It’s never easy to decide to sue someone, let alone your employer, but in some cases it’s necessary. If you’ve been the target of discrimination, wrongful termination, harassment, or suffered a workplace injury, sometimes you have to take legal action. This can be a complicated process, so it’s best to hire an experienced employment lawyer. Read on to learn a few things you should think about before you file a lawsuit against your employer.
You can’t just go off and sue your employer just because you’re not happy at your job; rather, you need to have good cause.
Under the Ontario Human Rights Code, every person has the right to equal treatment in the workplace without discrimination because of ancestry, race, colour, place of origin, ethnic origin, sex, citizenship, creed, disability, sexual orientation, record of offences, marital status, age, and family status. The Code is supposed to be interpreted broadly, so the protection is meant to include temporary, casual, and contract staff as well as full-time and part-time employees. It also includes volunteers, unpaid workers, and probationary employees. This protection also covers employees after hours and when they’re not in the workplace, if the discrimination takes place in relation to a work function.
If your employer has discriminated against you based on any of the scenarios outlined above, you might have cause for a lawsuit.
2. Wrongful Termination
Wrongful termination is when you are let go unethically for a reason that is unrelated to your performance or the state of the company. This might happen as retaliation by the manager against you, or as part of an act of discrimination. These cases can be difficult to prove, but you might have a cause for a lawsuit against your employer.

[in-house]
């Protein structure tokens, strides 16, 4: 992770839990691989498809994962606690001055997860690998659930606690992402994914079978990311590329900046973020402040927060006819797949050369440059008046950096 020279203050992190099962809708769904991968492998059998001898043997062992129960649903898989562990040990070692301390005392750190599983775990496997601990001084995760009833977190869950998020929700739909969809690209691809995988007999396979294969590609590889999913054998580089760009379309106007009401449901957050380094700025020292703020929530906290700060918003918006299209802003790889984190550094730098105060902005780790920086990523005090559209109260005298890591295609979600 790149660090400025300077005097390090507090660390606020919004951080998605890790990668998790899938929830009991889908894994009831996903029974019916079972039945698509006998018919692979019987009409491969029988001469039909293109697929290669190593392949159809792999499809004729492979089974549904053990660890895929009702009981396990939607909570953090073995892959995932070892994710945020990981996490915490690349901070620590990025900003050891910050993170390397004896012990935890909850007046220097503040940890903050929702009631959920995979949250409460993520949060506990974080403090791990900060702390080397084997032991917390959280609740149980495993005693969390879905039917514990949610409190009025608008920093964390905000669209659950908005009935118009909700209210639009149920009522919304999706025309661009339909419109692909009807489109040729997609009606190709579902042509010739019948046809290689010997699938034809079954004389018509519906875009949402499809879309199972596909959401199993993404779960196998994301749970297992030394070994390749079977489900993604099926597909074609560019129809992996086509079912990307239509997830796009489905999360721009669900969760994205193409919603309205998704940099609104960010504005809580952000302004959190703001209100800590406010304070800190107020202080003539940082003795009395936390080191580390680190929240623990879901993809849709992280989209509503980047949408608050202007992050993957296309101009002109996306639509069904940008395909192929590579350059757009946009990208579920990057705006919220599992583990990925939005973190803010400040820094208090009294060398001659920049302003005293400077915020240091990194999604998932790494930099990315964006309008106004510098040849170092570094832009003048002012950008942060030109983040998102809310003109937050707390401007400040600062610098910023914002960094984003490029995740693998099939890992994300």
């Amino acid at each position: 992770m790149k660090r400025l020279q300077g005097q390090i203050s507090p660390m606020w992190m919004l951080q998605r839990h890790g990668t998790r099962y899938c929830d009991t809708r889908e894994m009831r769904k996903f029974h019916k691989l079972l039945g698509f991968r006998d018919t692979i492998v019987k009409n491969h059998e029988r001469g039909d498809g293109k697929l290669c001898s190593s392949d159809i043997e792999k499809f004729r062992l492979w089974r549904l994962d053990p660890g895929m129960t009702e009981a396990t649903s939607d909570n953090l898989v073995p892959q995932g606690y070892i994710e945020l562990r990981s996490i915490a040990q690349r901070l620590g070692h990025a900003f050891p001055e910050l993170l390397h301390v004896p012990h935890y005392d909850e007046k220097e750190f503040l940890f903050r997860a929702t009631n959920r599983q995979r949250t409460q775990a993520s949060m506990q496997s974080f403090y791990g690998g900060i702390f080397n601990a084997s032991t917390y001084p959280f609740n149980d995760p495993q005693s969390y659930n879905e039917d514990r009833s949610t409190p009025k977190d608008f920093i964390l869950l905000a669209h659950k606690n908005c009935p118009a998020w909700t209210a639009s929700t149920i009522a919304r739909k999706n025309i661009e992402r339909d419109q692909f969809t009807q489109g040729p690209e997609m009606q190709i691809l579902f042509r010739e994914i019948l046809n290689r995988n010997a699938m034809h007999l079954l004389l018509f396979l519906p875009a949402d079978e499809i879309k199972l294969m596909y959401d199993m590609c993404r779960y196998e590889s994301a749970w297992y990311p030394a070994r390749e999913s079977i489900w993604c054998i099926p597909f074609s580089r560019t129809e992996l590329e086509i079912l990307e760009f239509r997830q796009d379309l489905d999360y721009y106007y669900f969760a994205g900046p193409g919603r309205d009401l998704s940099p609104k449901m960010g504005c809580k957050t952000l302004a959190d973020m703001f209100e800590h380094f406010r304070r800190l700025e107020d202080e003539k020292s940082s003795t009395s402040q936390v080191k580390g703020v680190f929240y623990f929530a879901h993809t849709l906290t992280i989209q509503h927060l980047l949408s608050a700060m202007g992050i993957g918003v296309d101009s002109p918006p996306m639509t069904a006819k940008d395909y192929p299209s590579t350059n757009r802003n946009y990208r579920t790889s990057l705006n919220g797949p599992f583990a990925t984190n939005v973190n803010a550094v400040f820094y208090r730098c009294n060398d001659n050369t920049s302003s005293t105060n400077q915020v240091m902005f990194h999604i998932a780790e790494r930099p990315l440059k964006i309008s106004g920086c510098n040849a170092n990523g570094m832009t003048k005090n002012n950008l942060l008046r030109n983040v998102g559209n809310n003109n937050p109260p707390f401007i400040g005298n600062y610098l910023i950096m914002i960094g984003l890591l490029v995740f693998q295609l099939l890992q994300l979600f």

The most-often talked about form of harassment in the workplace is sexual harassment, but there are other kinds. One important thing to remember is that the harassment doesn’t necessarily have to come from your employer for you to sue. If you’re being harassed and your employer does nothing to stop it, you have cause for a lawsuit if the harassment continues.
4. Workplace Injury
Injuries can happen at any place of work, not just at dangerous jobs. In most cases, workers’ compensation covers workplace injuries. However, there are some cases where you would be able to sue over an injury that isn’t covered under workers’ compensation. Examples would include injuries caused by toxic substances, defective products, third-party negligence, or intentional accidents caused by the employer. If you’ve been injured at work and your employer doesn’t have a workers’ compensation plan or the plan they have doesn’t cover your financial burden, you might have a cause for a lawsuit.
5. Starting a Lawsuit
If you think you have enough of a case against your employer to start a lawsuit, there are a few very important steps you must take to proceed. First, reach out to a lawyer who specializes in workplace cases to see if you have a case. A free consultation allows the lawyer to go over your case and let you know if you should go ahead with a lawsuit, and what you might be entitled to, if you do. If you don’t have a case, the lawyer can tell you that, too.
Next, talk to your employer and see if they are willing to resolve the situation without taking it to court. Always document all your evidence in case you need to go to court. Take detailed notes of any potentially illegal encounters.
Talk to other employees who might have gone through the same thing. Ask if they’ll talk to your attorney.
Finally, decide if you want to pursue legal action. If you do, your lawyer will take over and make sure all the paperwork is completed and handed in to court to start the process.